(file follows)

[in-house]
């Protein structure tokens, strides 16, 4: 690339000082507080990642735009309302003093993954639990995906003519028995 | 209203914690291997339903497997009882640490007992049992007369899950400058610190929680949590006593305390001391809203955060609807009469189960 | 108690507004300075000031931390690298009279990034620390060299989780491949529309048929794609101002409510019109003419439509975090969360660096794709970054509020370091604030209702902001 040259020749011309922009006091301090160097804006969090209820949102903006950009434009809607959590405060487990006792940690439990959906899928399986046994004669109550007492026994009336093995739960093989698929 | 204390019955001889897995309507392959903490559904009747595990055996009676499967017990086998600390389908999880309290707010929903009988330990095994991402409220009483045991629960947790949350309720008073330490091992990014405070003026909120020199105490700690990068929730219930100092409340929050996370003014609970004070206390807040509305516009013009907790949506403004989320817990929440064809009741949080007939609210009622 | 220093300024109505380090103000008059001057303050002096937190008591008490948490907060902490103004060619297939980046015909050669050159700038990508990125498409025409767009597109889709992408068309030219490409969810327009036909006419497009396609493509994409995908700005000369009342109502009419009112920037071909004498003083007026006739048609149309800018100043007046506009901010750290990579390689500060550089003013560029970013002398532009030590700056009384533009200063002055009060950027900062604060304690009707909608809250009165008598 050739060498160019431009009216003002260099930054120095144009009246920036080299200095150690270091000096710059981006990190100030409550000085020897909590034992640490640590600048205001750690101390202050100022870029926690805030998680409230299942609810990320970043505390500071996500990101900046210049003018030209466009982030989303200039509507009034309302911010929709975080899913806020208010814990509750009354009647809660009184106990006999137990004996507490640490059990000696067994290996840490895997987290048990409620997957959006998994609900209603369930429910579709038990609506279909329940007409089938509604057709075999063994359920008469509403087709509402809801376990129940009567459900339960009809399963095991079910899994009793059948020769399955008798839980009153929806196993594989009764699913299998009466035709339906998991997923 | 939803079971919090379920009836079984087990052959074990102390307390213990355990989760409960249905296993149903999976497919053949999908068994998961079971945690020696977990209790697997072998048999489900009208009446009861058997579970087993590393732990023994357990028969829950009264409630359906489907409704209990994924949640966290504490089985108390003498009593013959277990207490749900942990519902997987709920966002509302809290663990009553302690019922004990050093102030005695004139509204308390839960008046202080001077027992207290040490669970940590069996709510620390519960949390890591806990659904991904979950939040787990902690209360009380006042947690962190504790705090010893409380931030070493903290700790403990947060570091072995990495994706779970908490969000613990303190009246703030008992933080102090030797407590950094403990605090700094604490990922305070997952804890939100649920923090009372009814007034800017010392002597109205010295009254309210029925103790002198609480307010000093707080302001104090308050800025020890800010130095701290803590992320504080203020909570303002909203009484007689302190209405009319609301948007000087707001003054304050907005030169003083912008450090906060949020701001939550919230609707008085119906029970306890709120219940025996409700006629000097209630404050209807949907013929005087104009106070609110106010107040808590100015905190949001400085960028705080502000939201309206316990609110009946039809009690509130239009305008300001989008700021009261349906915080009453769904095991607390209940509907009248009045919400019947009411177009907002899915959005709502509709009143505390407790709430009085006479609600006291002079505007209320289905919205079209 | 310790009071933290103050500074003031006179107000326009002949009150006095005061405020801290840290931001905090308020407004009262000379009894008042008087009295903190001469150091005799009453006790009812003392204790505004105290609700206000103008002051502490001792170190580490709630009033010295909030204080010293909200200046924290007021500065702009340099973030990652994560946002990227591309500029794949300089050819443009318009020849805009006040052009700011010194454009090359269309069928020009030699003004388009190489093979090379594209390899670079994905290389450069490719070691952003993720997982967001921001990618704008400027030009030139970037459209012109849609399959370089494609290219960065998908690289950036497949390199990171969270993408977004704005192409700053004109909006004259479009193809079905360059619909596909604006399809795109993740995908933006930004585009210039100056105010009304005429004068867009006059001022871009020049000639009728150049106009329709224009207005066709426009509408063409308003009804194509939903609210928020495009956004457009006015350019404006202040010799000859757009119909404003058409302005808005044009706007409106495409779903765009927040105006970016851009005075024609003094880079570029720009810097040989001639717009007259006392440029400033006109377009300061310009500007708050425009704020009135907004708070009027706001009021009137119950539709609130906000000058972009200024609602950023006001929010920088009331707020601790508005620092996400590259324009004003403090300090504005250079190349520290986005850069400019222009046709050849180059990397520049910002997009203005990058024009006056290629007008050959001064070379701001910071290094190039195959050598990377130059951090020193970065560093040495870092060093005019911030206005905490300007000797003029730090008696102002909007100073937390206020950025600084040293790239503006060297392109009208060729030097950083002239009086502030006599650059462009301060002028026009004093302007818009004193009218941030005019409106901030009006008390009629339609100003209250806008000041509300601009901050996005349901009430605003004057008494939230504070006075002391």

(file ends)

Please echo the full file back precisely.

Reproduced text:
[in-house]
């Protein structure tokens, strides 16, 4: 690339000082507080990642735009309302003093993954639990995906003519028995 | 209203914690291997339903497997009882640490007992049992007369899950400058610190929680949590006593305390001391809203955060609807009469189960 | 108690507004300075000031931390690298009279990034620390060299989780491949529309048929794609101002409510019109003419439509975090969360660096794709970054509020370091604030209702902001 040259020749011309922009006091301090160097804006969090209820949102903006950009434009809607959590405060487990006792940690439990959906899928399986046994004669109550007492026994009336093995739960093989698929 | 204390019955001889897995309507392959903490559904009747595990055996009676499967017990086998600390389908999880309290707010929903009988330990095994991402409220009483045991629960947790949350309720008073330490091992990014405070003026909120020199105490700690990068929730219930100092409340929050996370003014609970004070206390807040509305516009013009907790949506403004989320817990929440064809009741949080007939609210009622 | 220093300024109505380090103000008059001057303050002096937190008591008490948490907060902490103004060619297939980046015909050669050159700038990508990125498409025409767009597109889709992408068309030219490409969810327009036909006419497009396609493509994409995908700005000369009342109502009419009112920037071909004498003083007026006739048609149309800018100043007046506009901010750290990579390689500060550089003013560029970013002398532009030590700056009384533009200063002055009060950027900062604060304690009707909608809250009165008598 050739060498160019431009009216003002260099930054120095144009009246920036080299200095150690270091000096710059981006990190100030409550000085020897909590034992640490640590600048205001750690101390202050100022870029926690805030998680409230299942609810990320970043505390500071996500990101900046210049003018030209466009982030989303200039509507009034309302911010929709975080899913806020208010814990509750009354009647809660009184106990006999137990004996507490640490059990000696067994290996840490895997987290048990409620997957959006998994609900209603369930429910579709038990609506279909329940007409089938509604057709075999063994359920008469509403087709509402809801376990129940009567459900339960009809399963095991079910899994009793059948020769399955008798839980009153929806196993594989009764699913299998009466035709339906998991997923 | 939803079971919090379920009836079984087990052959074990102390307390213990355990989760409960249905296993149903999976497919053949999908068994998961079971945690020696977990209790697997072998048999489900009208009446009861058997579970087993590393732990023994357990028969829950009264409630359906489907409704209990994924949640966290504490089985108390003498009593013959277990207490749900942990519902997987709920966002509302809290663990009553302690019922004990050093102030005695004139509204308390839960008046202080001077027992207290040490669970940590069996709510620390519960949390890591806990659904991904979950939040787990902690209360009380006042947690962190504790705090010893409380931030070493903290700790403990947060570091072995990495994706779970908490969000613990303190009246703030008992933080102090030797407590950094403990605090700094604490990922305070997952804890939100649920923090009372009814007034800017010392002597109205010295009254309210029925103790002198609480307010000093707080302001104090308050800025020890800010130095701290803590992320504080203020909570303002909203009484007689302190209405009319609301948007000087707001003054304050907005030169003083912008450090906060949020701001939550919230609707008085119906029970306890709120219940025996409700006629000097209630404050209807949907013929005087104009106070609110106010107040808590100015905190949001400085960028705080502000939201309206316990609110009946039809009690509130239009305008300001989008700021009261349906915080009453769904095991607390209940509907009248009045919400019947009411177009907002899915959005709502509709009143505390407790709430009085006479609600006291002079505007209320289905919205079209 | 310790009071933290103050500074003031006179107000326009002949009150006095005061405020801290840290931001905090308020407004009262000379009894008042008087009295903190001469150091005799009453006790009812003392204790505004105290609700206000103008002051502490001792170190580490709630009033010295909030204080010293909200200046924290007021500065702009340099973030990652994560946002990227591309500029794949300089050819443009318009020849805009006040052009700011010194454009090359269309069928020009030699003004388009190489093979090379594209390899670079994905290389450069490719070691952003993720997982967001921001990618704008400027030009030139970037459209012109849609399959370089494609290219960065998908690289950036497949390199990171969270993408977004704005192409700053004109909006004259479009193809079905360059619909596909604006399809795109993740995908933006930004585009210039100056105010009304005429004068867009006059001022871009020049000639009728150049106009329709224009207005066709426009509408063409308003009804194509939903609210928020495009956004457009006015350019404006202040010799000859757009119909404003058409302005808005044009706007409106495409779903765009927040105006970016851009005075024609003094880079570029720009810097040989001639717009007259006392440029400033006109377009300061310009500007708050425009704020009135907004708070009027706001009021009137119950539709609130906000000058972009200024609602950023006001929010920088009331707020601790508005620092996400590259324009004003403090300090504005250079190349520290986005850069400019222009046709050849180059990397520049910002997009203005990058024009006056290629007008050959001064070379701001910071290094190039195959050598990377130059951090020193970065560093040495870092060093005019911030206005905490300007000797003029730090008696102002909007100073937390206020950025600084040293790239503006060297392109009208060729030097950083002239009086502030006599650059462009301060002028026009004093302007818009004193009218941030005019409106901030009006008390009629339609100003209250806008000041509300601009901050996005349901009430605003004057008494939230504070006075002391």